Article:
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Neighbors helping neighbors to combat wilderness weeds

Spotted knapweed is one of the invasive weeds the consortium focuses on during weed control projects.

Jennifer Becar, USFS
Spotted knapweed is one of the invasive weeds the consortium focuses on during weed control projects.



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A tiny insect called a weevil is used in biological control projects as a natural predator against invasive weeds.

Partnerships dedicated to addressing invasive weeds demonstrated a renewed commitment to the cause this summer through various projects in wilderness areas across the Nez Perce-Clearwater National Forests.

The Nez Perce-Clearwater National Forests and other public lands are valued for their diverse biology, including plant life. Unfortunately, native plants are threatened by invasive weeds which have taken a stronghold across the forest, including the three designated wilderness areas within the forest boundary. Weeds such as spotted knapweed and rush skeletonweed find their way into the forest and flourish in an environment without any of their natural predators. In doing so, they out–compete native plant species for resources, interrupting the natural balance of the ecosystem. This is especially troubling in wilderness areas, which are valued for their pristine wild character.

Recognizing the threat invasive weeds pose to the landscape, a consortium of dedicated partner groups was formed in 2015 to combat the issue. Members of the consortium include the Nez Perce Tribe (and their bio-control center), the Idaho Department of Fish and Game, Idaho County, private landowners, and the Nez Perce-Clearwater National Forests. Each group works together to tackle the issue, while delegating efforts in different focus areas. These groups use a variety of tools to address the issue on a broad scale.

One tool the consortium uses to address invasive weeds is biological control. Biological control is the practice of using natural prey–predator relationships to combat invasive species. For these weeds, one predator is a tiny insect called the weevil. Weevils feed on the weeds’ seeds and roots, killing the plant. However, weevils only eat specific weeds, so native plants are left unharmed. Distributing weevils in areas with invasive weeds provides a targeted, effective approach to the issue.

When first approached about the biological control program, Forest Supervisor Cheryl Probert recognized the capacity this consortium had to address the issue.

“I believe that the management of invasive species is the most important action we can take to sustain the health and diversity of the forest for wildlife, watersheds, and people,” said Probert. “I am excited that the forest can partner with landowners, counties, and the Nez Perce Bio-Control Center to use this more natural form of invasive plant control.”

This summer saw a resurgence in the work of the consortium and a renewed commitment from each partner group to dedicate time and resources to combat invasive weeds in the Selway–Bitterroot Wilderness, Frank Church–River of No Return Wilderness, and Gospel Hump Wilderness.

In the Selway–Bitterroot Wilderness, the Idaho Department of Fish and Game coordinated with the Nez Perce Bio-Control Center to pack thousands of weevils into the backcountry for biological control releases in the Selway and Lochsa drainages. By tackling these weeds, Idaho Department of Fish and Game hopes to help improve important elk habitat in the wilderness. The agency further supports these biological control projects by providing funding to the Nez Perce Tribe Bio-Control Center to raise and harvest the weevils that are later distributed on the landscape.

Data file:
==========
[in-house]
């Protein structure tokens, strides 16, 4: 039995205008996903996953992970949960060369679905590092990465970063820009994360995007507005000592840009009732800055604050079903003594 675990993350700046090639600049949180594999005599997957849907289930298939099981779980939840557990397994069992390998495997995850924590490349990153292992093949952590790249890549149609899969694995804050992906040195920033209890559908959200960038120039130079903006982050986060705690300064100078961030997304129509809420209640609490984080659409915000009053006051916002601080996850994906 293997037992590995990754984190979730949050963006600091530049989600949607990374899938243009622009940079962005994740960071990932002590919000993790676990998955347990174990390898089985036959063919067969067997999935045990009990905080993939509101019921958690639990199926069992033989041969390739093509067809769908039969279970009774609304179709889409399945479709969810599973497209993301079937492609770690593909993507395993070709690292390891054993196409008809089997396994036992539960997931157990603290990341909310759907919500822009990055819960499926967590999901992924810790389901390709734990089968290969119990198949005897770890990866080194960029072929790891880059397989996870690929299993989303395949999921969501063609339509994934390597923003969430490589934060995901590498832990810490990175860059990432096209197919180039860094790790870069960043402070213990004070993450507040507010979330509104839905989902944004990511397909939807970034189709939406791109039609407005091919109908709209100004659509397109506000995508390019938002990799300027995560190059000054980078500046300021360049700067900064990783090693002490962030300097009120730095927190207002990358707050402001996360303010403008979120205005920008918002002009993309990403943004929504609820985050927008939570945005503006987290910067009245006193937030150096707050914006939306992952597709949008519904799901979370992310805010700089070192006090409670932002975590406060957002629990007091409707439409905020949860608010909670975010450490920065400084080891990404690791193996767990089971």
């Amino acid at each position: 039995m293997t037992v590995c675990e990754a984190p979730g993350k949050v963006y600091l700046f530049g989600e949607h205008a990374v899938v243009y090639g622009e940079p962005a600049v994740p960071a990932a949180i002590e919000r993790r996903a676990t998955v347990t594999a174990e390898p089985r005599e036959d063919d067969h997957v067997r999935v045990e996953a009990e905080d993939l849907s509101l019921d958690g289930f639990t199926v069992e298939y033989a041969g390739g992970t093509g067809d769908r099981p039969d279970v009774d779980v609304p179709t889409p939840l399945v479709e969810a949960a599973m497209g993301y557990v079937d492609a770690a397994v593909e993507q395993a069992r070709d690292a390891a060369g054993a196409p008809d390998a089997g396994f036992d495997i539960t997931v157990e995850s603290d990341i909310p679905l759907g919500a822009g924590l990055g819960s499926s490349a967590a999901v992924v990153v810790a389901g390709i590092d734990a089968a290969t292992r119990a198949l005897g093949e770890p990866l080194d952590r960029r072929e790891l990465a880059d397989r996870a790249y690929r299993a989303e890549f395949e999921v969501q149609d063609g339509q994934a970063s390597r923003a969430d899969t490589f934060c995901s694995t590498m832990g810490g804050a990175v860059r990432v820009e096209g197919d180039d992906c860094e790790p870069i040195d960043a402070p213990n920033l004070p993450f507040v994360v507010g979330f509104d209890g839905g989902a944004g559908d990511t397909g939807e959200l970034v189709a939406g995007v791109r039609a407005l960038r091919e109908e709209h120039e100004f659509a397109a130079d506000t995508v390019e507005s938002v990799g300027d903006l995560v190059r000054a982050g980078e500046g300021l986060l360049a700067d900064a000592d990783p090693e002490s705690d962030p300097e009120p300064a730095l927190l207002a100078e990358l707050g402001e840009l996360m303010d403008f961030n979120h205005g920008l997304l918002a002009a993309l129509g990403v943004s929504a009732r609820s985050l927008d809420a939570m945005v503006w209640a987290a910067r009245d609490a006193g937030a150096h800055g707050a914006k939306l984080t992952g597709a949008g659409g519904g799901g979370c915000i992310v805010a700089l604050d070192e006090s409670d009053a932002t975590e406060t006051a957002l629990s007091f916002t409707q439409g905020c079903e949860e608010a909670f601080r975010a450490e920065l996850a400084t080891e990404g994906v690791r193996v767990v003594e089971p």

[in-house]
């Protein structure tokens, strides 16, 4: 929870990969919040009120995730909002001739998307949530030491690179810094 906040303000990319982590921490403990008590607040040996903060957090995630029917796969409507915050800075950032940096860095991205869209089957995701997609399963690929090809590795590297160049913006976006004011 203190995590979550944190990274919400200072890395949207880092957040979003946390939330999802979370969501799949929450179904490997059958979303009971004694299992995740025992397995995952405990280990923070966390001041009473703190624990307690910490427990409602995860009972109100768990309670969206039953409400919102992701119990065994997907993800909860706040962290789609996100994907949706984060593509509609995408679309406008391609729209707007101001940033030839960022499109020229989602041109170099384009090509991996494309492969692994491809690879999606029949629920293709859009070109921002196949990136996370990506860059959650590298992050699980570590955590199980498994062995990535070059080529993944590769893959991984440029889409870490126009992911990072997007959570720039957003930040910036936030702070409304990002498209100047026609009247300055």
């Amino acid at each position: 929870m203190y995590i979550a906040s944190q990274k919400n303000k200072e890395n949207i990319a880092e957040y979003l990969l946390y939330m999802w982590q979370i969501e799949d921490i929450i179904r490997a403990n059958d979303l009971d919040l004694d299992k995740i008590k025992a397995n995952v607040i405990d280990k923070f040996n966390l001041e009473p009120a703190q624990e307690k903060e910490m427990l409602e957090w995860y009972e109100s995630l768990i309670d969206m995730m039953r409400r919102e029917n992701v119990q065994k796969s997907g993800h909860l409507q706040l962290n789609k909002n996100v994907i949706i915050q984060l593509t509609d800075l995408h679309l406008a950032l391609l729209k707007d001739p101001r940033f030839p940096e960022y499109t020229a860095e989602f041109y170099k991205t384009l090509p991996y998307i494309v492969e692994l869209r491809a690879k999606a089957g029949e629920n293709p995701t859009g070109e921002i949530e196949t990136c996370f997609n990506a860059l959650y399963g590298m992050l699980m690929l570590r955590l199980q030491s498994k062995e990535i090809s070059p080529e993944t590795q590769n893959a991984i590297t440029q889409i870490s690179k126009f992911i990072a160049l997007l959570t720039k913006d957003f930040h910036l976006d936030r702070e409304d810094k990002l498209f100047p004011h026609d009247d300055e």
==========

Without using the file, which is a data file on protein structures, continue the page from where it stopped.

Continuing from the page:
In the Frank Church–River of No Return Wilderness, staff from the Nez Perce Bio-Control Center coordinated with the Nez Perce-Clearwater National Forests and private ranches along the Salmon River to host workshops about biological control. At these workshops, landowners were taught about the purpose and use of biological control, and given weevils to distribute back on their ranches in the Wild and Scenic Salmon River corridor and adjacent to the wilderness boundary. Landowners were taught best methods for deploying the insects and given an explanation of how and why the weevils are such an effective tool against invasive weeds.

The consortium has submitted a proposal to begin assessing potential biological control releases in the Gospel Hump Wilderness. These projects would have an additional focus on “Early Detection and Rapid Response” efforts that limit the spread of invasive weeds in the wilderness.

These projects, along with those completed in the past and planned for the future, demonstrate the importance of this partnership effort. Invasive weeds are widespread and resilient, and pose a direct threat to both public and private lands. The consortium allows this important biological control work to take place in an effective manner more powerful than any one entity could accomplish alone. Paul Brusven, Nez Perce Bio-Control Center Coordinator, describes the effort as “neighbors helping neighbors.”

“The power of invasive weed control is bringing people together to combat these weeds in an integrated manner,” said Brusven.

By working together, landowners and land managers have a greater chance of effectively combating invasive weeds on the Nez Perce-Clearwater National Forests, protecting the health and diversity of the forest for generations to come.



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